They’re out there. And they can make your life miserable.

Avoiding Rogue Movers

I’m talking about rogue movers— moving companies that look legitimate on the surface but in reality are about as ruthless as a tiger shark on an empty stomach. Such companies may hold your goods for ransom, refuse to make good on losses they are responsible for, even disappear with your things like the proverbial thief in the night.

The professional moving and storage industry has gone to great lengths to educate and protect consumers from getting scammed by such operators. But P. T. Barnum must have been right, because I continue to read and hear horror stories about unsuspecting consumers being victimized.

This is the first in what I plan to be a series of blog entries designed to help you avoid getting scammed. (Here is where I could say, simply, make sure you hire Weleski. While I believe that is a good idea, I don’t want to presume you will—so I will continue my entry in hopes of making you a better informed consumer and earning your business.)

I’ll get to some specifics in a moment, but first I want to share the single most important idea you can use to keep from becoming a victim yourself. This idea applies not just to moving, but to practically every product or service you will ever buy. Here it is: “If the price seems to good to be true, then it probably is not true.” If you get a low-ball price, expect trouble.

Before you hire a mover, perform a background check on the company. Ask them for references. Call those people and ask whether they were satisfied with their moving experience. Check with the Better Business Bureau. Do the mover’s customers have unresolved complaints? Check with your state’s moving association. Make sure the company is a member in good standing. (Here’s a list of such associations, compiled by the US DOT.)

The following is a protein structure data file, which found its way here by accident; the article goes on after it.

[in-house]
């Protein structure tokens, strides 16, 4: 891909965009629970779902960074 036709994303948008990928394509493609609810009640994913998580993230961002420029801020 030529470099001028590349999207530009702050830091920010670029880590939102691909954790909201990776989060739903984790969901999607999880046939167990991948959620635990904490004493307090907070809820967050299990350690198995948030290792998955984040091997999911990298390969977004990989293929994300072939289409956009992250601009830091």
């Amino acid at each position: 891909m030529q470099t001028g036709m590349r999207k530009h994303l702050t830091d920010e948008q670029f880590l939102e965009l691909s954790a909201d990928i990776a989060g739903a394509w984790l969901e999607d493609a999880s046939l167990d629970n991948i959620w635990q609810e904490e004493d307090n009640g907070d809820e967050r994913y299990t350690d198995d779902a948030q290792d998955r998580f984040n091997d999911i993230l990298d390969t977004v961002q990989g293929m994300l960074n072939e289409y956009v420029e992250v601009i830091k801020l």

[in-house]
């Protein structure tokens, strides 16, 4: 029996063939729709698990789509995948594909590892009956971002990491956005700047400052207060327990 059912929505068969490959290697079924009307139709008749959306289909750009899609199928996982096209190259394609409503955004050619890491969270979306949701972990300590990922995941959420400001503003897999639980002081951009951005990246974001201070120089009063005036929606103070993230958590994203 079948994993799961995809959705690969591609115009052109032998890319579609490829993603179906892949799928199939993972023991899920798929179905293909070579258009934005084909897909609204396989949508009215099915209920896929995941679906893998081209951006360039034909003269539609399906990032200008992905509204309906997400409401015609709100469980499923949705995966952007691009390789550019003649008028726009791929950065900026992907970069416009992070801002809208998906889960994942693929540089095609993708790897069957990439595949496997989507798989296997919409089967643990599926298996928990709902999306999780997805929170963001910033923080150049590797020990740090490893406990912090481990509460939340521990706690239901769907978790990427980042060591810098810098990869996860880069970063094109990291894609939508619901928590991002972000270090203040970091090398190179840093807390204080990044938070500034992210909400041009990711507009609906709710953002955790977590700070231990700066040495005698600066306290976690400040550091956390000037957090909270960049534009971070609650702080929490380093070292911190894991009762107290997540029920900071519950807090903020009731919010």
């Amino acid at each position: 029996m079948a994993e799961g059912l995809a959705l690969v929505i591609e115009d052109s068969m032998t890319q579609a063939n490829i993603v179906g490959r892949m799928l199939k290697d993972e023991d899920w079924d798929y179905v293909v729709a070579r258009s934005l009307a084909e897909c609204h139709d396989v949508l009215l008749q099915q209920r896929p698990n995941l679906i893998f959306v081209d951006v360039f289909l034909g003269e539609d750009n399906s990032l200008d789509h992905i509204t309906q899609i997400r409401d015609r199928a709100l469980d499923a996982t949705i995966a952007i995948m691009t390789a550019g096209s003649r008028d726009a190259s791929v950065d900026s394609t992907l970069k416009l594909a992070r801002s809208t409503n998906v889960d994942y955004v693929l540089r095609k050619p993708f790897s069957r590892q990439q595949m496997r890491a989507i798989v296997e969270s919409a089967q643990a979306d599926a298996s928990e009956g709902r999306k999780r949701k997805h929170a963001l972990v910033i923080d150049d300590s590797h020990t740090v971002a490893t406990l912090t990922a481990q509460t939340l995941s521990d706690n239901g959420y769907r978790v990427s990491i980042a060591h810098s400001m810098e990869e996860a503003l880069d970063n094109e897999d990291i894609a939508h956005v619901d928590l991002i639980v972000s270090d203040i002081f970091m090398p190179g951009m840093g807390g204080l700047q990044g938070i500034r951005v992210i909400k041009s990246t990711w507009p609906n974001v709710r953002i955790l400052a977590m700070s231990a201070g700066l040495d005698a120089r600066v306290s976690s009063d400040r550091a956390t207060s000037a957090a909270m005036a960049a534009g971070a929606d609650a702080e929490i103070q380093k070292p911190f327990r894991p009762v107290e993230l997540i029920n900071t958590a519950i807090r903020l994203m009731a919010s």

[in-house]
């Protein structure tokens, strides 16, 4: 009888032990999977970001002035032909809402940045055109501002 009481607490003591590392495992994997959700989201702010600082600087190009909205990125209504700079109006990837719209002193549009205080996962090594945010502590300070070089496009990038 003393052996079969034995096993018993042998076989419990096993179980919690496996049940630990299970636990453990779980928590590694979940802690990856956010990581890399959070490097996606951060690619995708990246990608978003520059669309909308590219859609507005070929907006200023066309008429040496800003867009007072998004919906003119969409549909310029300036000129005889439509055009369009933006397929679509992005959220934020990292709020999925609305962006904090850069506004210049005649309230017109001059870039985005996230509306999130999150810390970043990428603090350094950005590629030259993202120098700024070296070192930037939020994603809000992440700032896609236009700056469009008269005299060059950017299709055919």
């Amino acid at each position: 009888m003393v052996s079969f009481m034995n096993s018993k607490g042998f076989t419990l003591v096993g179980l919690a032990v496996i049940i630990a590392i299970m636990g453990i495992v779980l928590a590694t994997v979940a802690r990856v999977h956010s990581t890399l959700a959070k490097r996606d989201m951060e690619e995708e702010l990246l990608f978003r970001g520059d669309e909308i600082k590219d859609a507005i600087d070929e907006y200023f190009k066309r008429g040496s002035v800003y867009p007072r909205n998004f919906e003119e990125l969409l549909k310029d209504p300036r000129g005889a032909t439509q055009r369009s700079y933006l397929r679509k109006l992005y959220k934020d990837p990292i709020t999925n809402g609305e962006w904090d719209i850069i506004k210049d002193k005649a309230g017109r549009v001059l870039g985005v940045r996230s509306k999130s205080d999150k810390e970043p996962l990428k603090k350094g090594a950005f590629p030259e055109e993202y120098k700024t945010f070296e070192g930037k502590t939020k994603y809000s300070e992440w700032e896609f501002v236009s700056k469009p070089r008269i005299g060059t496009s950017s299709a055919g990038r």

I think one of the best safeguards is the ProMover credential administered by The American Moving & Storage Association. Movers who carry the ProMover designation have passed a background check and are bound by the AMSA’s Code of Ethics. (As you may guess, Weleski carries the ProMover credential.)

Before you hire a mover, be sure you aren’t dealing with a broker. A broker is simply a middle-man who buys and resells the actual moving services to you. Such a scenario is filled with danger, because enforceable consumer protections are poor or lacking. When you deal with a real mover, you have extensive protections. And, by law, your mover is required to provide you a copy of them. (FYI, here’s a link to  this information, courtesy of Atlas Van Lines.)

Keep in mind that good companies are proud of their good reputation. They answer the phone with the name of their company. And they are proud to display their name on their offices, trucks, and uniforms.  If you see no identity except, perhaps, a magnetic sign on the truck, beware.